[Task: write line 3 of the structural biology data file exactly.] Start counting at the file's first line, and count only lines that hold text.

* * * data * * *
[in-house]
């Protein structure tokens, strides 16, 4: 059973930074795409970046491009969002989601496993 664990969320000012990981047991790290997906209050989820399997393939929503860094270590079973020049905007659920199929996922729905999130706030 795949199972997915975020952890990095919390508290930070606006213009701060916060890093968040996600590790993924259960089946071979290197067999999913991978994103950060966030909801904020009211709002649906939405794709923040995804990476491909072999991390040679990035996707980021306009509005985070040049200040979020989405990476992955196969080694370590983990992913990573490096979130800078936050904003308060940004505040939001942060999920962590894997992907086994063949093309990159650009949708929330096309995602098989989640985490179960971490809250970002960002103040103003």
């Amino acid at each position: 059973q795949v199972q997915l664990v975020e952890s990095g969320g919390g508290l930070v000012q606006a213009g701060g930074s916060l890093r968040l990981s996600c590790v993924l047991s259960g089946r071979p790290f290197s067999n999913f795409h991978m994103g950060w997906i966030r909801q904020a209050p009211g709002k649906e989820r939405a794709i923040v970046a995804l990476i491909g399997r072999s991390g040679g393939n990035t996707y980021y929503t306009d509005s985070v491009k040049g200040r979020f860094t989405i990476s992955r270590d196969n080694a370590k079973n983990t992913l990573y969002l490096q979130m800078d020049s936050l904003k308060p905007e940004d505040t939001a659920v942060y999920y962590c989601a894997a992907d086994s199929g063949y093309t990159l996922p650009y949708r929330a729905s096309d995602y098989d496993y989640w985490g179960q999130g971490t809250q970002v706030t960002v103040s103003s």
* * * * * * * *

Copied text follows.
């Amino acid at each position: 059973q795949v199972q997915l664990v975020e952890s990095g969320g919390g508290l930070v000012q606006a213009g701060g930074s916060l890093r968040l990981s996600c590790v993924l047991s259960g089946r071979p790290f290197s067999n999913f795409h991978m994103g950060w997906i966030r909801q904020a209050p009211g709002k649906e989820r939405a794709i923040v970046a995804l990476i491909g399997r072999s991390g040679g393939n990035t996707y980021y929503t306009d509005s985070v491009k040049g200040r979020f860094t989405i990476s992955r270590d196969n080694a370590k079973n983990t992913l990573y969002l490096q979130m800078d020049s936050l904003k308060p905007e940004d505040t939001a659920v942060y999920y962590c989601a894997a992907d086994s199929g063949y093309t990159l996922p650009y949708r929330a729905s096309d995602y098989d496993y989640w985490g179960q999130g971490t809250q970002v706030t960002v103040s103003s």